Last week while I was “mentally preparing” to write this opening column, I thought, “I need to reflect on something like social marketing or GIS mapping rather than writing once again about culture, race, microaggressions, or FD’s concerted efforts to reach underserved populations.”
And then Wednesday came. Officials reported that a white gunman killed nine black churchgoers at an African Methodist Episcopal church in Charleston, SC. I thought, “How can I not acknowledge and reflect on this heinous act?” No information helps me “make sense” of this act, but an article — The GOP's uneasy relationship with the Confederate flag from the Washington Post — helped me think of symbolism in our world that is all around us and the influence it has blatantly, subtly, and even unconsciously.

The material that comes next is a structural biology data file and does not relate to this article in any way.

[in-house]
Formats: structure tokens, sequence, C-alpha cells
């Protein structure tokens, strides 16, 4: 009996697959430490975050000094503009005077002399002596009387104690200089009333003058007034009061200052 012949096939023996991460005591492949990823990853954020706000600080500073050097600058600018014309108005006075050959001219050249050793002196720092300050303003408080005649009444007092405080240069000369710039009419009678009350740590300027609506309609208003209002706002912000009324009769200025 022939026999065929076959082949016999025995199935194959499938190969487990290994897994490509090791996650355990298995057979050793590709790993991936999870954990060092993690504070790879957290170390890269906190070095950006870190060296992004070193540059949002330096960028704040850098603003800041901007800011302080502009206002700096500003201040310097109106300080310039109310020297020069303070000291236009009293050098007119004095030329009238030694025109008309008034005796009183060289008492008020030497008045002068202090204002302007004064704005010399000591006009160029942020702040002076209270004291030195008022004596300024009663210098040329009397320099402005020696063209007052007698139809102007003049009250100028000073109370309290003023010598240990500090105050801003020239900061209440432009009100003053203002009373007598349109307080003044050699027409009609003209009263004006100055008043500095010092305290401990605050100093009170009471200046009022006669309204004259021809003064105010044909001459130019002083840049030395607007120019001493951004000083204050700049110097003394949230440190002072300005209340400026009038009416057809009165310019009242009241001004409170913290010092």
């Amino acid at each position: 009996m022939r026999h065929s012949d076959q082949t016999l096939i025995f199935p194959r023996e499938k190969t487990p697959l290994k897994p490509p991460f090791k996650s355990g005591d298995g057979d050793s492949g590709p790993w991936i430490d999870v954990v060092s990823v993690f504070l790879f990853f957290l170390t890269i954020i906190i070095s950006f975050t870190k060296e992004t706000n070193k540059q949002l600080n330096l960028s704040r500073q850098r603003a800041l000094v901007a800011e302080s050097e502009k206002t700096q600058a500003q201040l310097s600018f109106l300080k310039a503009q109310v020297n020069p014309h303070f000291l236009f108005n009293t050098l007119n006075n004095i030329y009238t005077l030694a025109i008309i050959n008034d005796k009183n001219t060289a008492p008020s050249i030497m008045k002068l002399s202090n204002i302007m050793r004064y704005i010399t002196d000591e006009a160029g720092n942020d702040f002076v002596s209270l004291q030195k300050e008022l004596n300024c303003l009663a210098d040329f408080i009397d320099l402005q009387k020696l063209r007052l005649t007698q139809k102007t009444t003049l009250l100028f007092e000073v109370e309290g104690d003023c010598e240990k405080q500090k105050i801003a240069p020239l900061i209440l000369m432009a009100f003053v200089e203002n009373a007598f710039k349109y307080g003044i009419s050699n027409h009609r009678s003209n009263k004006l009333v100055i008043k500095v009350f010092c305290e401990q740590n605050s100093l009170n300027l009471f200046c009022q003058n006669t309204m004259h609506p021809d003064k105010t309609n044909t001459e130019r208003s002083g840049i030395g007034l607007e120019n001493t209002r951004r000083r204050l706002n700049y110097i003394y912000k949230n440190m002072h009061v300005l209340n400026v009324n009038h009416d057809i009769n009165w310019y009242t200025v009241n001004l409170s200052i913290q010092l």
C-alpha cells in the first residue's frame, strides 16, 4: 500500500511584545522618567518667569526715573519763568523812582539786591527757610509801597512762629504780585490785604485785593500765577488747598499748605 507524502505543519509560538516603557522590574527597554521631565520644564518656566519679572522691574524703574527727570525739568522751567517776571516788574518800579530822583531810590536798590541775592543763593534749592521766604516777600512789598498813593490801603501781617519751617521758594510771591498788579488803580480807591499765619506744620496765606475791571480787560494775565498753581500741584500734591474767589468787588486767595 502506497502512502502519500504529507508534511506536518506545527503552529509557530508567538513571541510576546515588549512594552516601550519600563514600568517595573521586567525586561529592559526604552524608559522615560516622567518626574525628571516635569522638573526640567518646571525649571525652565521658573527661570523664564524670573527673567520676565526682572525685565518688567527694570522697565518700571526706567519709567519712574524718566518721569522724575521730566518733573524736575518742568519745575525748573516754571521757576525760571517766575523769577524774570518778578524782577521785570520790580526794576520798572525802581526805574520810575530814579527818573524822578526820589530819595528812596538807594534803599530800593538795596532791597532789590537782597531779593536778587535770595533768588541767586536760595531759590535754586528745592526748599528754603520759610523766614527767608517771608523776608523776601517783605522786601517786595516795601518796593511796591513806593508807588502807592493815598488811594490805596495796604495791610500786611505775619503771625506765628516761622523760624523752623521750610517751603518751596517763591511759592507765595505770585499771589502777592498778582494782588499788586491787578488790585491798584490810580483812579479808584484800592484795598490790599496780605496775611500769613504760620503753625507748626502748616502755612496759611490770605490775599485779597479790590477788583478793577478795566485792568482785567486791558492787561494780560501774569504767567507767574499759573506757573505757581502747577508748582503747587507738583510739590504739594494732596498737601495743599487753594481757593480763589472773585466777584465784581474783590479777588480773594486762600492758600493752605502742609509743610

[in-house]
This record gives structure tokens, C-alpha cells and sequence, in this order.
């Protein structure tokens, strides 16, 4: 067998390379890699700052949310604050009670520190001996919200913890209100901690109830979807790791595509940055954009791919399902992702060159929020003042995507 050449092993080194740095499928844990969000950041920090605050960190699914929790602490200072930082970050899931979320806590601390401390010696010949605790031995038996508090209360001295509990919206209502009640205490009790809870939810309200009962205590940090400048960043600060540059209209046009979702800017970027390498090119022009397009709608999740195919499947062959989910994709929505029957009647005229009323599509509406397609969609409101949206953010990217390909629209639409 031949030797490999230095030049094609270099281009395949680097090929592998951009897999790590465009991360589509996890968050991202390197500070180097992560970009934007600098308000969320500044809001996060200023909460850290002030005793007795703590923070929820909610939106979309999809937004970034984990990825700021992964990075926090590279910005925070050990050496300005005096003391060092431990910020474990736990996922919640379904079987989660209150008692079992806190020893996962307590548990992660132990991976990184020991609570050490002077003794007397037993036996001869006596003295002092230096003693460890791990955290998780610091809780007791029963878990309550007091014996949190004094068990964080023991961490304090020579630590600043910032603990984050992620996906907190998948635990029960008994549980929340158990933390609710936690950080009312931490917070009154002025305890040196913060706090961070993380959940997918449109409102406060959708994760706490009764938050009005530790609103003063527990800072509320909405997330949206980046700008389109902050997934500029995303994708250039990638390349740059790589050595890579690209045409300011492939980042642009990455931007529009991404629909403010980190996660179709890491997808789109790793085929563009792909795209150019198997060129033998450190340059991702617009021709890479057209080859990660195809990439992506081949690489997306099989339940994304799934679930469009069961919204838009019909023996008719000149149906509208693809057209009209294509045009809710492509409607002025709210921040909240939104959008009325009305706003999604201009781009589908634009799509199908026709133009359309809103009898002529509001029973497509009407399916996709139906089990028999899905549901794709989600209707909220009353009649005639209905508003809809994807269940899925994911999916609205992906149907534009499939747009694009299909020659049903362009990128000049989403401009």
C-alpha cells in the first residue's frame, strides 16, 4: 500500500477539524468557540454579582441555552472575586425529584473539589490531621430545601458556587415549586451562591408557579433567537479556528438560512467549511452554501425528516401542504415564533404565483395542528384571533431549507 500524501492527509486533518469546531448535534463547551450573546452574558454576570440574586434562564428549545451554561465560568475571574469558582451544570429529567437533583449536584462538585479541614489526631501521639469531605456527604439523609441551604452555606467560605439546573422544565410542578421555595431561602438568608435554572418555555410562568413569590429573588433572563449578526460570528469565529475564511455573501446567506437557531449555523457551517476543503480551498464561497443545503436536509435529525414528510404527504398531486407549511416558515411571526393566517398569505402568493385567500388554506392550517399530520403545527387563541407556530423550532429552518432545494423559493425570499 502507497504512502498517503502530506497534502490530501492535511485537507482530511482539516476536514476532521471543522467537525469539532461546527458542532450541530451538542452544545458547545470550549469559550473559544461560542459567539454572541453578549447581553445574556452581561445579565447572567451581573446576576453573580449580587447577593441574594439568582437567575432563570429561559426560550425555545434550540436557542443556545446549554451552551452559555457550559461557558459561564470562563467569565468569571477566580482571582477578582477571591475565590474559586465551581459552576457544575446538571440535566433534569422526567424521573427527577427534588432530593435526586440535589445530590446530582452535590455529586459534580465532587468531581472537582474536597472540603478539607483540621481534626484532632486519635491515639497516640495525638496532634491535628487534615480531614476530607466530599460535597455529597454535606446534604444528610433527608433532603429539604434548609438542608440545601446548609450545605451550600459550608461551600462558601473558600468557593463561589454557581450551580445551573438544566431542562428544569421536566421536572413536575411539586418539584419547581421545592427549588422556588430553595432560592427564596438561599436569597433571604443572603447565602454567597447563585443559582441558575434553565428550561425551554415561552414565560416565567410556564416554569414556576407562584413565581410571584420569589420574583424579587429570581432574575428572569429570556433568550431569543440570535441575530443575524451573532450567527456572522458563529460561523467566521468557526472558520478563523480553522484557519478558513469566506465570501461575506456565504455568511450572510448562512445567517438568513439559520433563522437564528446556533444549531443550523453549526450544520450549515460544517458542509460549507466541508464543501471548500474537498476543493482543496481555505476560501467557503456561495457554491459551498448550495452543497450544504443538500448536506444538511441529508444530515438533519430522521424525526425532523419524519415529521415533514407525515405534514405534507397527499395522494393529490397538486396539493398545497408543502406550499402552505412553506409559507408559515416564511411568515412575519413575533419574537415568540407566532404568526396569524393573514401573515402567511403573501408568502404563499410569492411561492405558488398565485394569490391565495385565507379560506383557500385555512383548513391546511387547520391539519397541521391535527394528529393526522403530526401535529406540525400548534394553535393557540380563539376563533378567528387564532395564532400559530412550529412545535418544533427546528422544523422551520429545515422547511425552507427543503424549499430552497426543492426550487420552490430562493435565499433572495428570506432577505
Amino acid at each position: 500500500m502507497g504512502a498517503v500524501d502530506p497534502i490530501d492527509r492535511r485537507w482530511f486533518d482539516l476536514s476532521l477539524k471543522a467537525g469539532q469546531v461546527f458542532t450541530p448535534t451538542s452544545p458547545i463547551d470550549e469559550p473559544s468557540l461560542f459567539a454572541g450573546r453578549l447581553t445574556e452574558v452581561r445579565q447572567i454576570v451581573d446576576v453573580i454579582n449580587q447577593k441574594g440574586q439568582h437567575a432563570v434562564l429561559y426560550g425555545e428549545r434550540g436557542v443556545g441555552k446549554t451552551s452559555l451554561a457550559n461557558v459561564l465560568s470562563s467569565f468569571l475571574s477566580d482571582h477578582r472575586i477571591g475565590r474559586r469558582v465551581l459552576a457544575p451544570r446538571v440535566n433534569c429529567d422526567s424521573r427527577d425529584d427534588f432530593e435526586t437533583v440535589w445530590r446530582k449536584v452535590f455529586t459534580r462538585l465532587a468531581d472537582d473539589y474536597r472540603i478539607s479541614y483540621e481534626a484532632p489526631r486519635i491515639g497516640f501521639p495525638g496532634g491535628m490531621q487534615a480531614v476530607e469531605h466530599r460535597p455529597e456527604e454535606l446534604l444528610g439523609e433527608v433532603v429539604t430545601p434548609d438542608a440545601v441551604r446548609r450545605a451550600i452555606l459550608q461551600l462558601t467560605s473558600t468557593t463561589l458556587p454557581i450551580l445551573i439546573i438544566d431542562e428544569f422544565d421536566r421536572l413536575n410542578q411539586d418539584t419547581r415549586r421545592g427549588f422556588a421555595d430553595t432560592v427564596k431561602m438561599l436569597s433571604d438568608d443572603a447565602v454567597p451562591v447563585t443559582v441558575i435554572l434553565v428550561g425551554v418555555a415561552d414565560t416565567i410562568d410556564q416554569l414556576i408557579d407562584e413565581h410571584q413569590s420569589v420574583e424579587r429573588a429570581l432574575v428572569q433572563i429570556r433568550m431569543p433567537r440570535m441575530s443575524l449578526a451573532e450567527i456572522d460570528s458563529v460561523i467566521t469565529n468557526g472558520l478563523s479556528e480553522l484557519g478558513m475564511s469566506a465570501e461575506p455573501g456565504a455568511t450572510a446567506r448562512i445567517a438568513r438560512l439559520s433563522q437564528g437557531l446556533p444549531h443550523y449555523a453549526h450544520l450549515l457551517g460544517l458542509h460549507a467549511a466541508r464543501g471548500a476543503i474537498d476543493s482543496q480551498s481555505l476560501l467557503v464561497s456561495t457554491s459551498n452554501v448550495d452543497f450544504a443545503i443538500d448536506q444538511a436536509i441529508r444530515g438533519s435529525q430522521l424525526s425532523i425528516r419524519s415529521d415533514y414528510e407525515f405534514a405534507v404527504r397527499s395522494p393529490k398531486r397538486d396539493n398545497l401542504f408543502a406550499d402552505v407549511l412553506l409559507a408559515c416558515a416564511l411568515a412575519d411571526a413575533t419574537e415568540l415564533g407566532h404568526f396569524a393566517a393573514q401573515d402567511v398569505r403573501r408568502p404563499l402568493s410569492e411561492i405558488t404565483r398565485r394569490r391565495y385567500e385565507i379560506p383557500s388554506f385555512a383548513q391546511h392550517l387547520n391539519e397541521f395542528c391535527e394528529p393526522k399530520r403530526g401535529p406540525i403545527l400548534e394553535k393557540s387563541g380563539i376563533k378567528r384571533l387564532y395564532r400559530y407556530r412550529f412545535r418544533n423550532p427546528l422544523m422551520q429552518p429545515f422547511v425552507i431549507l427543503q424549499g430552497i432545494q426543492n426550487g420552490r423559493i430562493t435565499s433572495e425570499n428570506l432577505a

So how can we change our world to influence the behavior of individuals and communities in a constructive way? Social marketing is one tool, and the Centers for Disease Control and Prevention has an amazing toolkit: Social Marketing Information. Social marketing is also used in combating racism such as the “It Stops With Me” campaign in Australia.
As Karen Shirer said recently, symbols must be chosen with care. “For,” as poet John Ciardi has written, “a symbol is like a rock dropped into a pool: it sends out ripples in all directions, and the ripples are in motion. Who can say where the last ripple disappears?”